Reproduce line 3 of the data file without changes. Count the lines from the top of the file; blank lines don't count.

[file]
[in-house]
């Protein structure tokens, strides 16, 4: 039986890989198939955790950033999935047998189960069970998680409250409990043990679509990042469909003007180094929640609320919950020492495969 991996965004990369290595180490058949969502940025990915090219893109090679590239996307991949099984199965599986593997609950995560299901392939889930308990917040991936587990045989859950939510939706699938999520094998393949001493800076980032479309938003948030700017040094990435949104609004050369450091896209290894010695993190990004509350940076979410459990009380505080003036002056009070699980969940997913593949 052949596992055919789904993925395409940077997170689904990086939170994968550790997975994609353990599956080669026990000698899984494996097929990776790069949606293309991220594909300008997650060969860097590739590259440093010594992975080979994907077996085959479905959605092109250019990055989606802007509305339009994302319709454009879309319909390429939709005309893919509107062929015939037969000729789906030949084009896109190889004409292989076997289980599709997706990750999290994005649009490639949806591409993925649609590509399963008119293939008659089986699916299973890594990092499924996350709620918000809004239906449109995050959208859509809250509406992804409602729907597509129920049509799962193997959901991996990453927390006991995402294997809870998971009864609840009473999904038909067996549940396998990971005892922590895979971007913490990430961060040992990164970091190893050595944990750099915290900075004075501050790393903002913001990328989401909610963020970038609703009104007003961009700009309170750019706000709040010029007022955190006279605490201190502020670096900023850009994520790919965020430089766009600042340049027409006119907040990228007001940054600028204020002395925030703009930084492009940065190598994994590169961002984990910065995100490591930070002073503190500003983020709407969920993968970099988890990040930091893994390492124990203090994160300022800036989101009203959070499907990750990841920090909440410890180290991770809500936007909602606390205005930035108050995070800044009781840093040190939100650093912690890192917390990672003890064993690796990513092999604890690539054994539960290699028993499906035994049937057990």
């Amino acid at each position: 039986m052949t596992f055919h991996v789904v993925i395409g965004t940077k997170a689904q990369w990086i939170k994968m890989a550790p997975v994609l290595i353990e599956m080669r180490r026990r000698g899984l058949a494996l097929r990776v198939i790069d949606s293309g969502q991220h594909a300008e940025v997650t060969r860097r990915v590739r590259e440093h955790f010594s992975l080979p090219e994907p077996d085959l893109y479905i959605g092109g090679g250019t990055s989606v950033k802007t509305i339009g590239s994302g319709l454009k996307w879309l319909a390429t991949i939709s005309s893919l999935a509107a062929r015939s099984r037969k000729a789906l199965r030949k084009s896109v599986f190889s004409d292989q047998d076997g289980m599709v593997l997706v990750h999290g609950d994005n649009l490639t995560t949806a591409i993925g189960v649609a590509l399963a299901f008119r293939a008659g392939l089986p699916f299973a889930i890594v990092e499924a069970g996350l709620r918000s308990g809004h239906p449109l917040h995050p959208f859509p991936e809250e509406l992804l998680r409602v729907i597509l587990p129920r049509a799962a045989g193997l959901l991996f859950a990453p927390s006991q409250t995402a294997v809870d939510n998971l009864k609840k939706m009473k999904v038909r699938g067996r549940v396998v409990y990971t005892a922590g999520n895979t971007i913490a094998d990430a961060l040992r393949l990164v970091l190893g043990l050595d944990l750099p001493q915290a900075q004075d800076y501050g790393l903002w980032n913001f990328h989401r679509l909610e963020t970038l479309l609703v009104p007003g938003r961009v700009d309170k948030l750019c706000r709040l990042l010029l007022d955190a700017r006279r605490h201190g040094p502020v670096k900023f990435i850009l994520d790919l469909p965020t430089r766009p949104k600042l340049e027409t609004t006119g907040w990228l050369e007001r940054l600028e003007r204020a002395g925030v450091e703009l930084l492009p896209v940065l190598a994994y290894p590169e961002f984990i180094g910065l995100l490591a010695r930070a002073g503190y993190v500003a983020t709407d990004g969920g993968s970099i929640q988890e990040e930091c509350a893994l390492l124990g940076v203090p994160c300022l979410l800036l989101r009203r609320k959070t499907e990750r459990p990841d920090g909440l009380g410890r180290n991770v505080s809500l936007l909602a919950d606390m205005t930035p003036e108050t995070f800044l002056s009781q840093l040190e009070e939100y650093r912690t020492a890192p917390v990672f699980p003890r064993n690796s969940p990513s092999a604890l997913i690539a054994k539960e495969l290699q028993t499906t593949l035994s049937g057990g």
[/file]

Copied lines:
């Amino acid at each position: 039986m052949t596992f055919h991996v789904v993925i395409g965004t940077k997170a689904q990369w990086i939170k994968m890989a550790p997975v994609l290595i353990e599956m080669r180490r026990r000698g899984l058949a494996l097929r990776v198939i790069d949606s293309g969502q991220h594909a300008e940025v997650t060969r860097r990915v590739r590259e440093h955790f010594s992975l080979p090219e994907p077996d085959l893109y479905i959605g092109g090679g250019t990055s989606v950033k802007t509305i339009g590239s994302g319709l454009k996307w879309l319909a390429t991949i939709s005309s893919l999935a509107a062929r015939s099984r037969k000729a789906l199965r030949k084009s896109v599986f190889s004409d292989q047998d076997g289980m599709v593997l997706v990750h999290g609950d994005n649009l490639t995560t949806a591409i993925g189960v649609a590509l399963a299901f008119r293939a008659g392939l089986p699916f299973a889930i890594v990092e499924a069970g996350l709620r918000s308990g809004h239906p449109l917040h995050p959208f859509p991936e809250e509406l992804l998680r409602v729907i597509l587990p129920r049509a799962a045989g193997l959901l991996f859950a990453p927390s006991q409250t995402a294997v809870d939510n998971l009864k609840k939706m009473k999904v038909r699938g067996r549940v396998v409990y990971t005892a922590g999520n895979t971007i913490a094998d990430a961060l040992r393949l990164v970091l190893g043990l050595d944990l750099p001493q915290a900075q004075d800076y501050g790393l903002w980032n913001f990328h989401r679509l909610e963020t970038l479309l609703v009104p007003g938003r961009v700009d309170k948030l750019c706000r709040l990042l010029l007022d955190a700017r006279r605490h201190g040094p502020v670096k900023f990435i850009l994520d790919l469909p965020t430089r766009p949104k600042l340049e027409t609004t006119g907040w990228l050369e007001r940054l600028e003007r204020a002395g925030v450091e703009l930084l492009p896209v940065l190598a994994y290894p590169e961002f984990i180094g910065l995100l490591a010695r930070a002073g503190y993190v500003a983020t709407d990004g969920g993968s970099i929640q988890e990040e930091c509350a893994l390492l124990g940076v203090p994160c300022l979410l800036l989101r009203r609320k959070t499907e990750r459990p990841d920090g909440l009380g410890r180290n991770v505080s809500l936007l909602a919950d606390m205005t930035p003036e108050t995070f800044l002056s009781q840093l040190e009070e939100y650093r912690t020492a890192p917390v990672f699980p003890r064993n690796s969940p990513s092999a604890l997913i690539a054994k539960e495969l290699q028993t499906t593949l035994s049937g057990g």